Follow this link to read further EuropeanDomainCentre

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Common Domaining Abbreviations

If you’re a Domainer you may be well aware of the following short forms and their associated titles. Still, I think it maybe a good read. But, those who’re new to Domaining may find this a bit useful especially when they read blogs and forum postings. I’ve compiled a list of some Domaining abbreviations commonly used and understood by Domainers and domain industry professionals.

The list is given below, some names may mean the actual .com site.

1. GD – Godaddy
2. DNS – Domain Name Sales
3. DN – Domain Name
4. TLD – Top Level Domain
5. GTLD – Generic Top Level Domain
6. ccTLD – Country Code Top Level Domain
7. IO – Input/Output
8. NJ – NameJet
9. NP – NamePros
10. SEDO – Search Engine for Domain Optimization
11. New G’s – New gTLDs
12. DNJ – Domain Name Journal
13. NetSol – Network Solutions
14. EAP – Early Access Program
15. GA – General Availability
16. SR – Sunrise Period
17. LR – Landrush Period
18. TM – Trademarks
19. UDRP – Universal Domain Resolution Dispute
20. URS – Uniform Rapid Suspension
21. Icann – The Internet Corporation for Assigned Names and Numbers
22. DNF – Domain Name Forum
23. DNW – Domain Name Wire
24. DG – Domain Gang
25. DI – Domain Investing
26. CVCV – Consonant-vowel-Consonant-vowel
27. LLL – Three Letter Domains
28. LLLL – Four Letter Domains
29. NNNN – Four number domains
30. NNNNN – Five number domains
31. NNN – Three number domains
32. WIPO – World Intellectual Property Organization.
33. CCC – Three character domains

I still think there are many more acronyms we use in domaining which I maybe missing. Appreciate if you could add some more in comments.

Posted in Definitions | 4 Comments

Domain Sales Made By WebsiteProperties.com

In my last post I discussed the sale of RNR.com by WebsiteProperties and later found out that they are brokering or own some of the very nice premium names as pointed out by AbdulBasit . I found it interesting to compile a list of domains they’ve brokered and sold which are reported at DNJournal

The List includes:
1. Power.com for $1,261,000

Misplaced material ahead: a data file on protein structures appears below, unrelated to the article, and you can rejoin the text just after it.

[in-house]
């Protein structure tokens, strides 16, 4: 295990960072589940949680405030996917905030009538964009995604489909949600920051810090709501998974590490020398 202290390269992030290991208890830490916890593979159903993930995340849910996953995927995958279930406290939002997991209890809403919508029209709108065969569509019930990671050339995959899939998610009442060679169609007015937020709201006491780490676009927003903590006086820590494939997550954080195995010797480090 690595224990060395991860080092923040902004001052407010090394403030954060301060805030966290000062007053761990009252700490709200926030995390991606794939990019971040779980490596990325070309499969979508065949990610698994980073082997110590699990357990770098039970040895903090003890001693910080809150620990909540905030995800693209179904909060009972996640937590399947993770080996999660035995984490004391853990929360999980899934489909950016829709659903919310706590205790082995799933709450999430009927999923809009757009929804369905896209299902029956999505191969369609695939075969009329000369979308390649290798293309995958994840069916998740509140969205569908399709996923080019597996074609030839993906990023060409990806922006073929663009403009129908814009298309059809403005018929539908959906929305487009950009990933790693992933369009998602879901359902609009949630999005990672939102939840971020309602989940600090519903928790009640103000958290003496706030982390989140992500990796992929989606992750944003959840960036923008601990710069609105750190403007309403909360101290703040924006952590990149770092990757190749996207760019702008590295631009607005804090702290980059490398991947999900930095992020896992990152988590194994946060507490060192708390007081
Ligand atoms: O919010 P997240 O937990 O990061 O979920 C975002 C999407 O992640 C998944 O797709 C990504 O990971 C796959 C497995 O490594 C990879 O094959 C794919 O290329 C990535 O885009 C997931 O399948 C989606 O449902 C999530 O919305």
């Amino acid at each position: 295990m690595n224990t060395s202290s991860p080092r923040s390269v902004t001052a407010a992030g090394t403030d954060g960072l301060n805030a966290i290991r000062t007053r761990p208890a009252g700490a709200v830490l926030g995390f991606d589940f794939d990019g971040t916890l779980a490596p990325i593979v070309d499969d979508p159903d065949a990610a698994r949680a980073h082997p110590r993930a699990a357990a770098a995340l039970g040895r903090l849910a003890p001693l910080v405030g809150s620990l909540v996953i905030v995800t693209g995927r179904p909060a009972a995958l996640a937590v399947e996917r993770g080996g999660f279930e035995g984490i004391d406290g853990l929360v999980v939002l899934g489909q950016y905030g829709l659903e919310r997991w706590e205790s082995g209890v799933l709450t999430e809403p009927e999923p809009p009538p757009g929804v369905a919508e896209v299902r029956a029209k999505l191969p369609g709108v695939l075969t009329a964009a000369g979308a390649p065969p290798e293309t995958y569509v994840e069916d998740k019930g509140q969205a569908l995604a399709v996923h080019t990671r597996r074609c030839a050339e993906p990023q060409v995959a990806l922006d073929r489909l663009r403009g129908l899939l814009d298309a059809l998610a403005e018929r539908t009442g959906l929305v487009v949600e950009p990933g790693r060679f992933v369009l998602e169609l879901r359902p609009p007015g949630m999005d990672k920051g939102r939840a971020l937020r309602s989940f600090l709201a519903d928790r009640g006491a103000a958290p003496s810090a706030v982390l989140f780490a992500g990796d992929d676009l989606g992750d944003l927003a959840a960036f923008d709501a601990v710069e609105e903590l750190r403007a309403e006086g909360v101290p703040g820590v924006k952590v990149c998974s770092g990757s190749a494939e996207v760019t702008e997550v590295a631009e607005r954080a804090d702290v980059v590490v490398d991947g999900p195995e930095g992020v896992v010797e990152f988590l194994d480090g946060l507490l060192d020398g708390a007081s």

2. Silver.com for $875,000
3. Fix.com for $850,000
4. Shout.com for $450,000
5. Wicker.com for $230,000
6. Kosher.com for $200,000
7. KnifeSharpeners.com for $45,000
8. RNR.com for $32,500 (Earlier sold by SEDO in July,2010 for $24,712)
9. Pasta.com for $250,000 (I could locate it in DNJournal’s Lowdown section)

And, this is the list of premium names listed at their website. Prices listed are just an indicative of the value of the domain name but I think there may be a room for negotiation.

1800Golfing.com for $5,000,000
1800Casinos.com for $5,000,000
Surgery.com for $1,900,000
Menswear.com for $1,750,000
Hero.com for $1,500,000
Twist.com for $1,500,000
Salsa.com for $1,500,000
Beads.com for $1,250,000
Inspection.com for $1,000,000
Assurance.com for $1,000,000
Audit.com for $900,000
Bend.com for $850,000
1800Brokers.com for $750,000
Reports.com for $750,000
Message.com for $750,000
Catholics.com for $650,000
Survive.com for $450,000
Convince.com for $350,000
Detect.com for $350,000
ComputerDesk.com for $325,000
Wicker.com for $295,000
OnlineDrugs.com for $295,000
Divorces.com for $280,000
Cortisol.com for $275,000
Ergonomics.com for $275,000
BaHero for $250,000
Carbs.com for $175,000
Waders.com for $125,000
VacationProperty.com for $120,000
Telemarketers.com for $75,000
Oar.com for $75,000
Softy.com for $35,000
Glutamine.com for $25,000
IA.com for ?
WeAreMusic.com for ?
WeAreTravel.com for ?
IamAbundant.com for ?
IamConfident.com for ?
Hockey.com for ?
Chocolate.com for ?

Some domanins URL I’ve checked directly and found active websites for Surgery.com, 1800Golfing.com and some land you at WebsiteProperties.com such as Twist.com

And, here is an interesting link at DomainSherpa Where David Fairley has posted some useful comments about WebsiteProperties.com. It seems there focus is more on selling website businesses and domain names is an another business model which is gaining momentum with them.

Posted in Domain Brokers | 4 Comments

The Sale of RNR.com By WebsiteProperties

In DNJournal’s report Jan 5, 2015 – Jan. 18, 2015, RNR.com is listed and ranked 5th. It is sold for $32500 by WebsiteProperties.com. I visited WebsiteProperties to learn more and found RNR.com listed there under premium domain names section for $250,000 as asking price but you’ll see that as a deleted figure with a note ‘SOLD’ just below.

It has a nice pitch about RNR.com “RNR.com is a rare premium three letter dot com that has a multitude of uses. Synonymous with “Rock & Roll” or “Rest & Relaxation” this name has high applicability in the entire music industry, travel and resort marketplaces. Couple this with the thousands of companies and products that could use RNR as an acronym and the potential of this exclusive domain name becomes apparent.”

It is quite difficult to accept why a company sets an asking price so high and sells it for not even 15%-20% of that asking price! Well, I understand it could be due to some cash flow problems. And, I think the buyer got a good deal. At present, it seems the name is picked-up by another Domainer or a Domain company, new registration details showing EPIK Inc as the current owner and I found it listed for sale at NAME.com for $51750 but I’m not sure whether it’s a fresh listing or previously listed one.

With regards to WebProperties.com WebsiteProperties.com I notice some very good other premium domains listed there and I think they may consider a wholesale price too, the premium list includes Hero, IA, Ergonomics, TeleMarketers, Divorces, etc. under .com top level domains.

Posted in WhereSold | 2 Comments